Archival Process

Why and how we preserve archival materials

Careful processes are used to identify, catalog, and preserve archives so they may benefit researchers for generations to come.

How collections are created

Archives collect materials through donations by members of the public or by purchasing the materials themselves. Typically, archives have a “collecting mandate” that defines what types of materials they do and do not collect, as well as the general intellectual categories collected materials should fall within to be added to the archive.

At the BFCA, we aim to fill in the gaps found within traditional archival spaces and to showcase, celebrate, and preserve the output of Black film artists from around the world. We like to say that we collect not just the films themselves, but also the conversations around the films, so that includes the original film elements, filmmakers’ personal papers, interviews, scholarship, memorabilia, and publicity materials, such as lobby cards, posters, photographs, presskits, and press books.

Inventory and organize

When a new collection arrives, we unpack, inventory, and organize the collection. The result of this process is a “finding aid”—a document that provides contextual and administrative information, such as provenance, names of individuals and organizations featured in the materials, the dates covered by the materials, historical and biographical summaries, and relevant subject headings. The finding aid also documents the organizational structure and provides an inventory of the collection’s contents.

Catalog and describe

Cataloging is the process of writing a description for an archival record, which provides contextual information to aid the researcher in finding what they are looking for more efficiently. The information added to a catalog record is called metadata. Examples of metadata include a unique identifier, a title, subject headings, names of individuals and organizations, a description of the item, dates, and locations.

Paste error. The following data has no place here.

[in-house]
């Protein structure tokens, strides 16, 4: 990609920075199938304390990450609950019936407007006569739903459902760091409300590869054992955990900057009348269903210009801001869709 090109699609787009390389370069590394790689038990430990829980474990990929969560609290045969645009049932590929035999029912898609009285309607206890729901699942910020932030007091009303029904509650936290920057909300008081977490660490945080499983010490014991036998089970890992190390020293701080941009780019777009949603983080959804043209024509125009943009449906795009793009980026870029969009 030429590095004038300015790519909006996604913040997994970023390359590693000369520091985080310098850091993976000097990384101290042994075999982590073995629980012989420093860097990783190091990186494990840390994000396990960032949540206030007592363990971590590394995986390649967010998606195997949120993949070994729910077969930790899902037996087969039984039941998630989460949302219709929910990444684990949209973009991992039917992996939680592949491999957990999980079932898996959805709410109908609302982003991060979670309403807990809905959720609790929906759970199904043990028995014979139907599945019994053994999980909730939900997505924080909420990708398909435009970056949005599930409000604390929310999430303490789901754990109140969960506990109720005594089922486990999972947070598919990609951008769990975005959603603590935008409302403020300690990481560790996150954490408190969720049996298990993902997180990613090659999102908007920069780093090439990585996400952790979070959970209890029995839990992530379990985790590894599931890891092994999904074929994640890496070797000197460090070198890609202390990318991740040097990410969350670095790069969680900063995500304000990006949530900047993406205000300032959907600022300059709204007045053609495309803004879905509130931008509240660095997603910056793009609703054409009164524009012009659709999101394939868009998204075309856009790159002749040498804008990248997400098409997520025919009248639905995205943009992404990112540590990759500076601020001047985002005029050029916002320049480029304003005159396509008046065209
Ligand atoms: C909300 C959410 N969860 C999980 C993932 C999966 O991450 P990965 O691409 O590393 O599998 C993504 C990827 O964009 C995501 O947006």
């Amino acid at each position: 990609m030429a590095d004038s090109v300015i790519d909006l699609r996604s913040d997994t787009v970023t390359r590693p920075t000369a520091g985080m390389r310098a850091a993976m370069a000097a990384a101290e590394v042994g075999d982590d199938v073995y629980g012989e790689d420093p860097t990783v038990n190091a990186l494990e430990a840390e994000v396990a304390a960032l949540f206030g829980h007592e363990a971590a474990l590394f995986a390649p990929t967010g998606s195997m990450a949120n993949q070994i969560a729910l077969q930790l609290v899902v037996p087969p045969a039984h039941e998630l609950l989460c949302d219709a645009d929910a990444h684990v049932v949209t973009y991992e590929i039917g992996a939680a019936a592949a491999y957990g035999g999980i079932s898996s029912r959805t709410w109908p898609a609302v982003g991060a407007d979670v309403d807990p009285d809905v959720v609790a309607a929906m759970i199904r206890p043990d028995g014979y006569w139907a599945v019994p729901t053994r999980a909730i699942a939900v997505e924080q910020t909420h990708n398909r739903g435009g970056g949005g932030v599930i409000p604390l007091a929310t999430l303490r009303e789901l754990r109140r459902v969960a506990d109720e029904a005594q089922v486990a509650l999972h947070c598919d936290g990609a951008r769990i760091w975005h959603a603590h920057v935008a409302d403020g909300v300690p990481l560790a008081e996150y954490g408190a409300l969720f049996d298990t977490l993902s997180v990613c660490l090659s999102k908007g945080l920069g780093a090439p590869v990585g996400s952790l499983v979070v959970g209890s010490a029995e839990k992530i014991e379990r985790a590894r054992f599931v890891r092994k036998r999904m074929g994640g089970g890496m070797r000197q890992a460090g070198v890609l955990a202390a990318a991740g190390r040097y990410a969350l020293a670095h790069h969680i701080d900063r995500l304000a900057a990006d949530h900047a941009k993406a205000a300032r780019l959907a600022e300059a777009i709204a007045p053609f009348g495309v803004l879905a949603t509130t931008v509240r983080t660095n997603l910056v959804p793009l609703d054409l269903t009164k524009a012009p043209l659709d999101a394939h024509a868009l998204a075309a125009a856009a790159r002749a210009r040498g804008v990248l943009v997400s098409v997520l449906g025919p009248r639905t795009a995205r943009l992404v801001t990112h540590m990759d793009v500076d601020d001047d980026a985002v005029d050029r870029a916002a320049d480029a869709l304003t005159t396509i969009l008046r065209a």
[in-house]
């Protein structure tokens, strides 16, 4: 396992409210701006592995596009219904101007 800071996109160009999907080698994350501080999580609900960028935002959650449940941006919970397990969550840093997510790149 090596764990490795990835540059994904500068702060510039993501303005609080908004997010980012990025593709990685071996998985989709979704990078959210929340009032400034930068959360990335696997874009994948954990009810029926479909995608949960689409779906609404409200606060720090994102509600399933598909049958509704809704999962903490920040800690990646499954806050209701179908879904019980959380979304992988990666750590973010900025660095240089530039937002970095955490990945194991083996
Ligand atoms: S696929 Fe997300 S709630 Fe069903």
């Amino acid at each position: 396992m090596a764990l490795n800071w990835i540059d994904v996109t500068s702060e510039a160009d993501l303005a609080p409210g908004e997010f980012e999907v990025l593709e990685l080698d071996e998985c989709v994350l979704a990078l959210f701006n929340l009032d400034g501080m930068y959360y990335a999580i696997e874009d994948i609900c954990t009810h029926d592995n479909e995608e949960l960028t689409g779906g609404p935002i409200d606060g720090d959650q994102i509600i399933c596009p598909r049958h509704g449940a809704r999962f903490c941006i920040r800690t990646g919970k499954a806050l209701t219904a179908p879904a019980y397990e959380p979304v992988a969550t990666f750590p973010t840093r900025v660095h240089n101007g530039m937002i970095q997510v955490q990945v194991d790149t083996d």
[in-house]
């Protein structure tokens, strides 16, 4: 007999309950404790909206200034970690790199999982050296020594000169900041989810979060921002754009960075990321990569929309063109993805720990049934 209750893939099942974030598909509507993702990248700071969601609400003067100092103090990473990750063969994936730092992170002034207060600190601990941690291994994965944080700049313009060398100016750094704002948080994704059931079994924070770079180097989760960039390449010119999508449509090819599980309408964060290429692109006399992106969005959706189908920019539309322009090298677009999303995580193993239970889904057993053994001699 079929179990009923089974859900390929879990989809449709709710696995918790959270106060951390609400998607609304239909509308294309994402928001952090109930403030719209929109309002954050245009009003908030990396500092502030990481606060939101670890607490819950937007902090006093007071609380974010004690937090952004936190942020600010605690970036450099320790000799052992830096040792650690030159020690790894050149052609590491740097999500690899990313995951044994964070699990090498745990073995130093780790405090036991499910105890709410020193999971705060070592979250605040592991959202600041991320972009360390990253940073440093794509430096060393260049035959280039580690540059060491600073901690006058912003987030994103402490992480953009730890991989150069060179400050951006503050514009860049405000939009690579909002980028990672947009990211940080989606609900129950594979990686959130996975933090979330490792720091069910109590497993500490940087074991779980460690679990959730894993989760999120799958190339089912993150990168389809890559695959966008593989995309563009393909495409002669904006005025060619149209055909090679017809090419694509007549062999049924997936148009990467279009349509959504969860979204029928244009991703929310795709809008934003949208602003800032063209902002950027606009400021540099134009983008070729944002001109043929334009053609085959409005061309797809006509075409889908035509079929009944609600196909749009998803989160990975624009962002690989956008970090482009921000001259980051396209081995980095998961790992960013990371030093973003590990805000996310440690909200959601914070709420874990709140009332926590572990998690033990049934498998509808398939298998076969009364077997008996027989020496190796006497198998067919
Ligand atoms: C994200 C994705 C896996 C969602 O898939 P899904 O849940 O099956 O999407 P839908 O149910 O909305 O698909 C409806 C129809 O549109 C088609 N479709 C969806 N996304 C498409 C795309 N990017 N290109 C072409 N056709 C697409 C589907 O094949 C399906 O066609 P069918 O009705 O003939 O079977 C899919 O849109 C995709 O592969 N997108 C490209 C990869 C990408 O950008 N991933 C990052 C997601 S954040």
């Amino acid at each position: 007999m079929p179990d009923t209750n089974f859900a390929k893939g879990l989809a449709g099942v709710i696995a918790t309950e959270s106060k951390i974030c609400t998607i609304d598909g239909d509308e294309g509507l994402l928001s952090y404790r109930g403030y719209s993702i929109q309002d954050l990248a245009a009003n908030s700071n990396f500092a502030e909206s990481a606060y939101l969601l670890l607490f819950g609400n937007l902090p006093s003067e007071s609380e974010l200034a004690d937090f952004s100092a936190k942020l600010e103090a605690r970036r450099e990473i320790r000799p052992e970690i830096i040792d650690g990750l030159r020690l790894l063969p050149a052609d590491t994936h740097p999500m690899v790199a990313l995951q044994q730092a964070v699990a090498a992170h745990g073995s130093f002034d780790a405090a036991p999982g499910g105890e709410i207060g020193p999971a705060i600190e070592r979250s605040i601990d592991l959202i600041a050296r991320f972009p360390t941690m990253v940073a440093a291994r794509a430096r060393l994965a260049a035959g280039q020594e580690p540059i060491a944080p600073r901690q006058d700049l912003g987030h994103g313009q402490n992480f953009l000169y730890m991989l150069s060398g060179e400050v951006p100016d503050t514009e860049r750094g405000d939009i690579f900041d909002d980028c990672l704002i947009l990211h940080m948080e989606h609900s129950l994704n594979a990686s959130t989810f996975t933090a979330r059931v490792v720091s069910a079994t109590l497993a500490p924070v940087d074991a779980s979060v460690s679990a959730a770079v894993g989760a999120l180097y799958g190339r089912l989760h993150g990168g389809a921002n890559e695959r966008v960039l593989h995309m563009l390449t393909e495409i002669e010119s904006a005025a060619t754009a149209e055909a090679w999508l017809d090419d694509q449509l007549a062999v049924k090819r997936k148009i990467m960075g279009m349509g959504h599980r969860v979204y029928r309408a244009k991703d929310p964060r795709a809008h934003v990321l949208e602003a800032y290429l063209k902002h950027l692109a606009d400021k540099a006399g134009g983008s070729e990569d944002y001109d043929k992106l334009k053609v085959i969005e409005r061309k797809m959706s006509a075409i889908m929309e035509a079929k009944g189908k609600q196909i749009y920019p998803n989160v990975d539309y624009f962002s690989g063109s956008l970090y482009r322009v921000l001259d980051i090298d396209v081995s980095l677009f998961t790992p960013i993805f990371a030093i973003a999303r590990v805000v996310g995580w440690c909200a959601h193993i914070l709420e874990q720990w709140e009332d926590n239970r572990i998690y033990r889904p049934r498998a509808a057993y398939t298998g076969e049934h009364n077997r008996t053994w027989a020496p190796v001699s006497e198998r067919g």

Conserve and preserve

Unlike libraries, the materials in archival collections are normally extremely rare or unique. Because of this, and in order to ensure that future generations have continued access to the materials, archives have to prioritize the safety and care of their existing materials—one of our core objectives is conservation and preservation. We accomplish this by maintaining temperature and humidity-controlled environments for storage areas, by using inert storage containers that will not react with the collection materials, and by implementing special handling policies, such as requiring gloves or certain lighting conditions for viewing particular objects.

Make accessible

The most important aspect of archival work is to make the collections available to researchers, constituent communities, and the general public. All of the other activities archives do—collect, process, catalog, and preserve—help make their collections accessible. This access is provided in a variety of ways, such as in-person research appointments, digitized scans of collection materials, exhibitions, browsable databases, and finding aids, among many other forms of access.